Some of the young satyagrahis took more proactive steps to register their determination to end foreign rule. On December 17, 1930, three brave young men, Mallegada Chengappa, B G Ganapaiah and Mandepanda Cariappa walked into Madikeri Fort and boldly
removed the Union Jack, hoisting the Indian National flag in its place, and even courted arrest for their patriotic act.

On January 7, 1932, the government imposed Section 144 all over Kodagu and barred all kinds of rallies for a month. Defying this ban, a huge public meeting was held at Gonicoppal on January 10, 1932. Many leaders were arrested and had to serve sentences ranging from six to nine months in Kannur Prison. The flag at Madikeri Fort was replaced again in
October 1932, which led to armed guards being posted at the Fort permanently.
During this period, Chepudira M Poonacha, a descendant of the Kodagu Dewans, was entrusted with the task of composing, cyclostyling and distributing a patriotic publication named Veerabharati, which he carried out successfully from his estate near
Gonikoppal. He even served nine months of rigorous imprisonment at Kannur Jail for this. This was the second of his three spells in prison, where he came in contact with many national leaders such as C Rajagopalchari, Kamaraj Nadar, Professor N G Ranga, Lal Bahadur Shastri, V V Giri and Neelam Sanjeeva Reddy.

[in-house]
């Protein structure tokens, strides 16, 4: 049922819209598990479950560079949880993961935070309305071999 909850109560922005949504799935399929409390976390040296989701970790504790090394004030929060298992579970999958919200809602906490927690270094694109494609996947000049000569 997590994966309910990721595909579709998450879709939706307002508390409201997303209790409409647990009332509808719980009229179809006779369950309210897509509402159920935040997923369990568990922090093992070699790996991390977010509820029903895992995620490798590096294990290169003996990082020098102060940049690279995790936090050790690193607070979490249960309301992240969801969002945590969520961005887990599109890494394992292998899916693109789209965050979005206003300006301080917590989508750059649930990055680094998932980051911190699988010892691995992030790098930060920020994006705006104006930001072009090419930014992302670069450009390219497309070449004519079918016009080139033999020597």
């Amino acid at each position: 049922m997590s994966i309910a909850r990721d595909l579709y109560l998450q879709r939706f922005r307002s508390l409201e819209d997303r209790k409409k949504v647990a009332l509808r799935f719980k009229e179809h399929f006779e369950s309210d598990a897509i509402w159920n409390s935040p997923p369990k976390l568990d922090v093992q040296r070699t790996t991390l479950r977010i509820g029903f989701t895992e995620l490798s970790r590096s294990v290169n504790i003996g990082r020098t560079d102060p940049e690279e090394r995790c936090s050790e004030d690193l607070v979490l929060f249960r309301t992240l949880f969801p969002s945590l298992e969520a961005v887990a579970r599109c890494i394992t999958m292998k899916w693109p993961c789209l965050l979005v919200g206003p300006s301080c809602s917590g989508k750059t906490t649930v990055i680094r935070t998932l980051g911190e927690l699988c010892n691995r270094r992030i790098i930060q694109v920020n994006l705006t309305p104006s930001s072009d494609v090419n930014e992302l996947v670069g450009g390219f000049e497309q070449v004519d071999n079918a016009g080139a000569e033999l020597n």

In 1934, Pandiyanda Belliappa, Kollimada Carumbaiah, Chepudira Poonacha and other leaders requested Mahatma Gandhi to visit Kodagu. Gandhiji toured Kodagu from February 21-23 and was impressed by the intensity of freedom struggle. This visit of Mahatma  was a big boost to the people’s morale.

In August 1942, Mahatma Gandhi made the historic call for Quit India Movement at the August Kranti Maidan in Bombay, which had an electrifying effect on the entire nation. Many leaders in Kodagu, including Pandiyanda Belliappa, were arrested. Chepudira Poonacha, who was present at this momentous event, was arrested on August 14, 1942, while he was on his way back from Bombay. 

When the long struggle for freedom finally ended on August 15, 1947, celebration dotted the tiny homes of Kodagu. Decorations and lamps represented the joy of the population. Students took out processions in Madikeri and nearby towns. Chepudira M Poonacha was in the Central Hall of the Parliament when Jawaharlal Nehru made his historic ‘Tryst with Destiny’ speech.

Post-independence, C M Poonacha served in many important positions such as the Member of Constituent Assembly, a signatory to the original draft of the Indian Constitution, Chief Minister of Coorg State, Home Minister of Karnataka, Union Railway Minister and Governor of Madhya Pradesh and Orissa.

The struggle for complete freedom has been an exhaustive one. Kodagu, in its own way, ensured that it contributed to the nationalist movement for realising true independence.

(Published 03 August 2015, 17:04 IST)